“It‘s good to lay slate. Hammer, chisel – lift, cut, move, chisel – lay stone after stone. Again and again. Hard work that the body is made for – even if it may have forgotten. To make it happen, work long and with care – to get an aching body but not an aching head – as it's good for the head.
And when I've finished, I’ll know I've done something that will last a long time.”
Lasse Berre, photographer (with flagstones he laid himself at his cabin)
Glued slate will not come loose if the installation is done correctly. By using glue intended for slate, and following the manufacturer’s instructions (e.g. for temperature, substrate, glue layer, open time for ready-mixed glue, etc.), you will get a long-lasting result. Read more in the installation instructions for glueing slate.
For slate tiles with said edge, the same applies as to ceramic tiles. In principle, there is no difference in their installation. A joint width of approx. 5 mm is often used. When gluing slate slabs with a rustic cut edge, a larger joint width is required. As a rule of thumb, it should be half the thickness of the slate slab itself. E.g. a cut slab with a thickness of 30 mm should have a joint width of min.15 mm.
It is not recommended. A hard cement-based grout will not give a durable result when the slate tiles are laid in loose masses (joints crack and loosen).
Slate can be glued on concrete both indoors and outdoors, e.g. on terraces. Slate can be laid directly on pedestals (without glue/ joints) in an outdoor area/terrace. Outdoor areas in the garden can be made using slate laid in gravel on a surface that is stable and frost-free. Slate slabs can be laid directly in the lawn with a layer of gravel underneath. See our films and installation instructions for how to shape and install slate.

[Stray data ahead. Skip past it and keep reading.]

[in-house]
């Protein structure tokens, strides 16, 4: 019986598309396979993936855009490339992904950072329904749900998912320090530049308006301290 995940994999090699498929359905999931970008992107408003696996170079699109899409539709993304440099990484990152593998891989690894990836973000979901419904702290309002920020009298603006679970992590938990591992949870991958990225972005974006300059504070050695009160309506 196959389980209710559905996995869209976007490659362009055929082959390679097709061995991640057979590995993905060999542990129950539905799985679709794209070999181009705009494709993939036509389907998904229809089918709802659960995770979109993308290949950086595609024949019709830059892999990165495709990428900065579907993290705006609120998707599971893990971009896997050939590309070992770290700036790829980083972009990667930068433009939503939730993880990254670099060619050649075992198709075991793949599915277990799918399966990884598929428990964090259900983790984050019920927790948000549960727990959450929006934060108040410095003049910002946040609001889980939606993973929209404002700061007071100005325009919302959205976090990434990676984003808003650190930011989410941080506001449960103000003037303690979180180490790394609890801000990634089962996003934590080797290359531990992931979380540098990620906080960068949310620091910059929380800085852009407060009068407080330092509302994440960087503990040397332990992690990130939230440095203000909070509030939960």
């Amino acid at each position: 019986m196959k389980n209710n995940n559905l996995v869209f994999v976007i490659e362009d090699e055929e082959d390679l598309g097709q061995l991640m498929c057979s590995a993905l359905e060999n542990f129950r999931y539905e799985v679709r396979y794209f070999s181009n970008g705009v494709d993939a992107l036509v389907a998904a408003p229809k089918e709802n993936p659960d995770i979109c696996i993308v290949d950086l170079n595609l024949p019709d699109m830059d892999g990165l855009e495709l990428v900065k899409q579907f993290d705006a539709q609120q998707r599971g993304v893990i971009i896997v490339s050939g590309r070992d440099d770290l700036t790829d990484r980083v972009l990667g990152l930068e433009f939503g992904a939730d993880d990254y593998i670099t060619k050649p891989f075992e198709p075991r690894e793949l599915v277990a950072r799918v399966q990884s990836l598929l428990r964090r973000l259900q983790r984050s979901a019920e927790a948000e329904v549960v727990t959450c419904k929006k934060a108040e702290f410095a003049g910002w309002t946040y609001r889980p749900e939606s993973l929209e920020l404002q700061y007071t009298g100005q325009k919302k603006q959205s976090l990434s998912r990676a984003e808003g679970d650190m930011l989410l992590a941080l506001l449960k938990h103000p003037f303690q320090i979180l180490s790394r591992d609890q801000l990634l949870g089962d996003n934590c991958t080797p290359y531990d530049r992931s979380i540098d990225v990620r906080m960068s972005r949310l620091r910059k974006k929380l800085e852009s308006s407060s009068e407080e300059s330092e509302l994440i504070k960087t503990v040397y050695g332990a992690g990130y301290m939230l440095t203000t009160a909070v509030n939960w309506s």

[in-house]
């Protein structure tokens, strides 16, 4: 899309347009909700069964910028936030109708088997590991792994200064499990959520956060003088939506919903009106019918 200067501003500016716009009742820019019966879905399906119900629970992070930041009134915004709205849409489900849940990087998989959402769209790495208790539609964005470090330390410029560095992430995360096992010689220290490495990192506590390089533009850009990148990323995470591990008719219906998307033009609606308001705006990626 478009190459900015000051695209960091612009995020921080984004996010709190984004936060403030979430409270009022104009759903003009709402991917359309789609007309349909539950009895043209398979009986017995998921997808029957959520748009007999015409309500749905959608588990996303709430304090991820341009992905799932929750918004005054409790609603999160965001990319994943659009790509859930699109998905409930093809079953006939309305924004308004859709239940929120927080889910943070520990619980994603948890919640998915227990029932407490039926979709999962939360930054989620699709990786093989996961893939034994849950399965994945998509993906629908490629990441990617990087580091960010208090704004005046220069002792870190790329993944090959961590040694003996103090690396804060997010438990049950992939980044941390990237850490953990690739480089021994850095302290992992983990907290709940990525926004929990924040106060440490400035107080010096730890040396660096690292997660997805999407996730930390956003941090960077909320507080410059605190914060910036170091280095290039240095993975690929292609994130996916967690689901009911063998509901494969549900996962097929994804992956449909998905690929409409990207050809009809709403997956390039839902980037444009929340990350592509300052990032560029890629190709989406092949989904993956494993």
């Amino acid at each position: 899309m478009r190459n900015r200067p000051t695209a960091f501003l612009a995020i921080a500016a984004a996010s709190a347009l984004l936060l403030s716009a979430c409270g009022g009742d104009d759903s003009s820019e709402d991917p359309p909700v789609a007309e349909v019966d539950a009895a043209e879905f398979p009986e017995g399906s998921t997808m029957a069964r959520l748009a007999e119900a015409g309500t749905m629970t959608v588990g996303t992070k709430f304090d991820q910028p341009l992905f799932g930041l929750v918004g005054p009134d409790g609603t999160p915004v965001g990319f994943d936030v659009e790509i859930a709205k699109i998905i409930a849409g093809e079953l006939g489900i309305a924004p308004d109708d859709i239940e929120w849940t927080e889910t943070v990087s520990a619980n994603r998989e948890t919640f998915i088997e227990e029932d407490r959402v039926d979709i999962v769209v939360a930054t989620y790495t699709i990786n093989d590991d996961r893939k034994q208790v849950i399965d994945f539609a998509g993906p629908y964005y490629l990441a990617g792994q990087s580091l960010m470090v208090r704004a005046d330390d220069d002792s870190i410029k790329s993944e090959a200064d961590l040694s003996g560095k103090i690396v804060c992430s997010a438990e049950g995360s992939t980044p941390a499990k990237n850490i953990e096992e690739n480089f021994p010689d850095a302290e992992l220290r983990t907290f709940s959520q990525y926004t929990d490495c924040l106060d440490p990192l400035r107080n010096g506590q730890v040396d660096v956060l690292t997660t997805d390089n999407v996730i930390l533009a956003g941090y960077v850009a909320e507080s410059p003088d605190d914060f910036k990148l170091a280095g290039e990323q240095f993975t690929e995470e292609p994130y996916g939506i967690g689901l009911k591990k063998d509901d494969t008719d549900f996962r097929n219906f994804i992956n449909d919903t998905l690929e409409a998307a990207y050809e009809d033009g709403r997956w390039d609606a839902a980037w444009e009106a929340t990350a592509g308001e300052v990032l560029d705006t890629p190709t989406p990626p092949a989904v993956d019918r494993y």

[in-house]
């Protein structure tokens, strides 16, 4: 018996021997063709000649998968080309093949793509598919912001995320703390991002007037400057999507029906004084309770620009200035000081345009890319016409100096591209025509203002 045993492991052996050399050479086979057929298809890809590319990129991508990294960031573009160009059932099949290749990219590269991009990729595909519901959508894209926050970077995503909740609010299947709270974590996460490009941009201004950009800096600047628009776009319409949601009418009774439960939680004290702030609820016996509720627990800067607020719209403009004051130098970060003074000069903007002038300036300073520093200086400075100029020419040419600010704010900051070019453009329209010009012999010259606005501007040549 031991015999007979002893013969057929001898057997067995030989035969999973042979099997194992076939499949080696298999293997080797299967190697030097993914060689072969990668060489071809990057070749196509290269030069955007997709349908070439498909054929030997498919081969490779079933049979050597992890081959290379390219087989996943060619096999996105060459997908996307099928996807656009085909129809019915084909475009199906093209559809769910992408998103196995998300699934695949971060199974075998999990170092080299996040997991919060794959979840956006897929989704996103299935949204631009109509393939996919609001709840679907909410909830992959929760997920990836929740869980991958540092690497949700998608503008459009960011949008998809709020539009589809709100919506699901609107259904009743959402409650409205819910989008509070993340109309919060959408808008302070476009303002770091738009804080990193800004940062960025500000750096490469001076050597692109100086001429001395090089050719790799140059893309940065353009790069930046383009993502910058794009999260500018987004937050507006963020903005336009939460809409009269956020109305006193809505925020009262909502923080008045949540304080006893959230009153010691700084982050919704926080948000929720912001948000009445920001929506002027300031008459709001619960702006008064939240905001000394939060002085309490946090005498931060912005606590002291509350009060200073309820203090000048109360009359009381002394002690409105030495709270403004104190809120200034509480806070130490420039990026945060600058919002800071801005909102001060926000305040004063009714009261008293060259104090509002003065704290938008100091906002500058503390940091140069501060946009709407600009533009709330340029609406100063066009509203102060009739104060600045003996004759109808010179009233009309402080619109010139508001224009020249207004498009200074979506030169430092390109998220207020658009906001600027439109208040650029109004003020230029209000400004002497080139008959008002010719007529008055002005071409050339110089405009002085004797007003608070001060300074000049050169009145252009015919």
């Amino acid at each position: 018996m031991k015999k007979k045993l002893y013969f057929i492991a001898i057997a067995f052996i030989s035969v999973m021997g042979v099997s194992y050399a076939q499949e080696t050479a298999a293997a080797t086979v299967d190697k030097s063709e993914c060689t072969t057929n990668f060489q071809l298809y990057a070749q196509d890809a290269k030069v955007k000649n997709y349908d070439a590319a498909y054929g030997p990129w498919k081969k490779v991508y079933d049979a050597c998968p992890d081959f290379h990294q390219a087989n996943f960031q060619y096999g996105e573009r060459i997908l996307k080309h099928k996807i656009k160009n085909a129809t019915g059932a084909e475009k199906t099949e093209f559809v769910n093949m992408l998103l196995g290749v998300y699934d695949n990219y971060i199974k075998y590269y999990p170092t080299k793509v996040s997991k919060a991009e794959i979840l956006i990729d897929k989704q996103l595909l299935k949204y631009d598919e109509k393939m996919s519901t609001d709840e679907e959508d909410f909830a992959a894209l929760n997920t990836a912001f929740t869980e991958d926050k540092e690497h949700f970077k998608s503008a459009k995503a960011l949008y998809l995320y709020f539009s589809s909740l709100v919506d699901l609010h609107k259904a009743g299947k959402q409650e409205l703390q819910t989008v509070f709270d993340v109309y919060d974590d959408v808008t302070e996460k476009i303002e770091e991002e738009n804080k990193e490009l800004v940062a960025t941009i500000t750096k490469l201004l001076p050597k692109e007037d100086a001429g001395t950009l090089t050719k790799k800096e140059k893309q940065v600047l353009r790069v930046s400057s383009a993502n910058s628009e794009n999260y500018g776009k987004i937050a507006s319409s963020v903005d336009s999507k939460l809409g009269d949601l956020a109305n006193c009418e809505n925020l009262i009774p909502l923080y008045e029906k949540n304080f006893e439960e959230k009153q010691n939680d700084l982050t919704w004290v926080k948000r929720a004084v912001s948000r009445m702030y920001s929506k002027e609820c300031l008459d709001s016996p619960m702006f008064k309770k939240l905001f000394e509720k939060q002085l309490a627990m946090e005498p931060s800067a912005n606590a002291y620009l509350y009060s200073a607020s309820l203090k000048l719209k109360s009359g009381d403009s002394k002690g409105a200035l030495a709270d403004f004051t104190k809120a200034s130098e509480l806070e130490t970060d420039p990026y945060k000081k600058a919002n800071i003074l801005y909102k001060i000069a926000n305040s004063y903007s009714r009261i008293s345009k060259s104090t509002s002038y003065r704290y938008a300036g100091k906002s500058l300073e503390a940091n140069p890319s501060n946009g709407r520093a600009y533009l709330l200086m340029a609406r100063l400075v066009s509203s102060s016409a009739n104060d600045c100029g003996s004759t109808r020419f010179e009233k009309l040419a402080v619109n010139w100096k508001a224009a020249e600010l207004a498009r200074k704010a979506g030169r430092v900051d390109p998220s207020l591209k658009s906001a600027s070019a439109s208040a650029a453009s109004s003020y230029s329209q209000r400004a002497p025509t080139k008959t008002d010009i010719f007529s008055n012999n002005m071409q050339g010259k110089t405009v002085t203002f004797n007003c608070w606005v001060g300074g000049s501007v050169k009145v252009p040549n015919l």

Yes, slate can be glued directly onto walls with suitable substrates such as plaster, concrete, Leca etc. both outdoors and indoors. They can also be screwed onto walls horizontally or vertically, and where the slate tiles overlap. Slate can also be used for walls using mortar joints or without mortar joints (drywall). See our films and installation instructions for how to shape and install slate.
Our slate can be cut with an angle grinder or sawn with a stone saw with a water-cooled saw blade. Slate flagstones and slabs can be shaped with a hammer and/or slate knife, or cut to the desired shape using slate cutters (to be rented from our dealers). Light Oppdal slate can also be scratched and cracked in the same way as glass panes are broken. See different methods for adjusting slate in this installation guide.
Only a few and simple tools are needed, including a hammer, scriber, chisel, slate knife, or angle grinder. To shape slabs, a hammer goes a long way. A slate knife can be used to fine-tune the edges. Slate can also be easily customised with slate cutters that can be rented/borrowed from our dealers.
A slate scissors is a manual cutter used for shaping slabs. It is very easy to use, does not require electricity, and makes fitting faster, easier and neater. The ascissors allow both straight and curved edges to be easily cut. The thickness of the slate can be up to approx. 20 mm. You can rent a slate scissors from our dealers. See how to cut slate with scissors here.
The advantage is that the actual installation is simpler, cheaper, and that it is easier to make subsequent changes if necessary. The disadvantage is that the coating can become more unstable and that grass can grow in the joints.
Installation is more extensive than installation in gravel. The joints can be jointed with a cement-based grout, and the coating will withstand greater point loads and greater torsional forces.